Trade union Unite has failed to secure the right to formally represent workers at the UK’s Financial Conduct Authority just days after calling the first strike to hit the UK financial regulator since its formation nine years ago.
On Tuesday the Central Arbitration Committee, the government body responsible for granting recognition to trade unions, said Unite had not proved that a “majority” of FCA staff wanted it to represent them.
The decision is a setback for Unite, which had to resort to the statutory route after the FCA’s management refused voluntary to recognise the union as part of a long-running dispute over pay and working conditions.
Last week, the union called two days of strike action at the regulator — the first in the FCA’s short history — after securing the backing of fewer than 300 of the 4,000 staff for industrial action in a ballot in April. Unite has a total of 600 members at the regulator, according to its CAC submission, equivalent to just over 15 per cent of the workforce.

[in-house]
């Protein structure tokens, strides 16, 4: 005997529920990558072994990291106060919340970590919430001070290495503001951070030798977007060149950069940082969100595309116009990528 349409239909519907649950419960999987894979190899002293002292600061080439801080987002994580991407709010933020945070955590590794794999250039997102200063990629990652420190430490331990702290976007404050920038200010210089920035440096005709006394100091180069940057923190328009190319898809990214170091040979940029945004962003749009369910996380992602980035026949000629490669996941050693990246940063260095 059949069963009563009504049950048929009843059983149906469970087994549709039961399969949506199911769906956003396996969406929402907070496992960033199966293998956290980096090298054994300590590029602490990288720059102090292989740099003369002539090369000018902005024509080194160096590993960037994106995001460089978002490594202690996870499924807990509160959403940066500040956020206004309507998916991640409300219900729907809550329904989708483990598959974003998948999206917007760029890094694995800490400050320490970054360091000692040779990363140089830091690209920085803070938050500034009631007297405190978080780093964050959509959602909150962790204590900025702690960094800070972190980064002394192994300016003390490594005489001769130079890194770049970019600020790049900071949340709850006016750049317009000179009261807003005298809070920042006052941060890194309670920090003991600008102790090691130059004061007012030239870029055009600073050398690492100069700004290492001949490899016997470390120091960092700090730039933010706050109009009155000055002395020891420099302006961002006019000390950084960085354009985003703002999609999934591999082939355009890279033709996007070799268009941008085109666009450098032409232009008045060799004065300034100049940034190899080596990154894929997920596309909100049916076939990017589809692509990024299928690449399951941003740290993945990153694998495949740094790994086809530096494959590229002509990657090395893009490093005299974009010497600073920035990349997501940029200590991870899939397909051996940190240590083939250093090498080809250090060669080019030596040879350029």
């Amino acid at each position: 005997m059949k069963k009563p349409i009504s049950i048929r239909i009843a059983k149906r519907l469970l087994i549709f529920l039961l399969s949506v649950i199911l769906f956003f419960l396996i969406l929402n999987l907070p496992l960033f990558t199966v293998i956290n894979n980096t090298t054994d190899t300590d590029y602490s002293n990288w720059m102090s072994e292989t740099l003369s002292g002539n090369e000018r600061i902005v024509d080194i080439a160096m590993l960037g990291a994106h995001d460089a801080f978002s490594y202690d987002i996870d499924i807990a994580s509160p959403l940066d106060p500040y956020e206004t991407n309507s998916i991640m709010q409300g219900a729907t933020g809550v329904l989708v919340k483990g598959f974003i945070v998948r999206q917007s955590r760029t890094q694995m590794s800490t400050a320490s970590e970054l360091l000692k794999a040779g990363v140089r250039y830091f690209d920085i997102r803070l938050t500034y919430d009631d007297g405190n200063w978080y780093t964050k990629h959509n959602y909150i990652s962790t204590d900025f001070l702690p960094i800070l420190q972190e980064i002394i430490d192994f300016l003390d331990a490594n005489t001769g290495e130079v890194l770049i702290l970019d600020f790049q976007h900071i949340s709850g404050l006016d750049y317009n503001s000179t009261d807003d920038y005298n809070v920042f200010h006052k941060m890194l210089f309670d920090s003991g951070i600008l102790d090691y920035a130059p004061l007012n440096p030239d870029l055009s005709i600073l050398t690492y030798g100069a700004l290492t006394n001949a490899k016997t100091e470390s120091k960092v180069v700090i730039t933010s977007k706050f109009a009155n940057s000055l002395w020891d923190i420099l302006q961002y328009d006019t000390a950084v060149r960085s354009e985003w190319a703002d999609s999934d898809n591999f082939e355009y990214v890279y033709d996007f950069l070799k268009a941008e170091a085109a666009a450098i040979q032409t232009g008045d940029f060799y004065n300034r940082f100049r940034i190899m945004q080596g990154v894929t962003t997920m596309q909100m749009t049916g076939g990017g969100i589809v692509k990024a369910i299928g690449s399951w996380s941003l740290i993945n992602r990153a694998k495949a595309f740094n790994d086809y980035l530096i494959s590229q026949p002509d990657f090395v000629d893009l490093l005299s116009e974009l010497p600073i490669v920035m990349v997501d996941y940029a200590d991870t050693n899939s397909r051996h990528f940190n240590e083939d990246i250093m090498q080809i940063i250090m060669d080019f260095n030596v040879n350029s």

A union must pass two tests to be granted formal recognition by CAC. Firstly, it must have at least 10 per cent of the workforce as members and then it must demonstrate that a majority of workers in the proposed bargaining unit are in favour of recognition. The CAC said in its ruling that 31.2 per cent of workers had signed a petition in favour of union recognition.
Unite has fought for recognition as part of its campaign against a restructuring plan unveiled by chief executive Nikhil Rathi last year. The union claims the changes, which started to take effect last month, amount to pay cuts for many employees.
Rathi’s restructuring will end the payment of discretionary performance-related bonuses for staff from 2023, and instead increase base pay if certain targets are met. Bonuses were previously awarded to between 70- 90 per cent of staff.
Unite said the CAC ruling would change “nothing” and added that its members planned to “continue their industrial action to make their employer listen to their concern and ensure the FCA is the best employer it can be”.
In a statement the FCA pledged to have “an open conversation” with all staff about how their views are represented. It added that the statutory process for recognition conducted through the CAC was the “best way of assessing the views of all colleagues on collective bargaining”.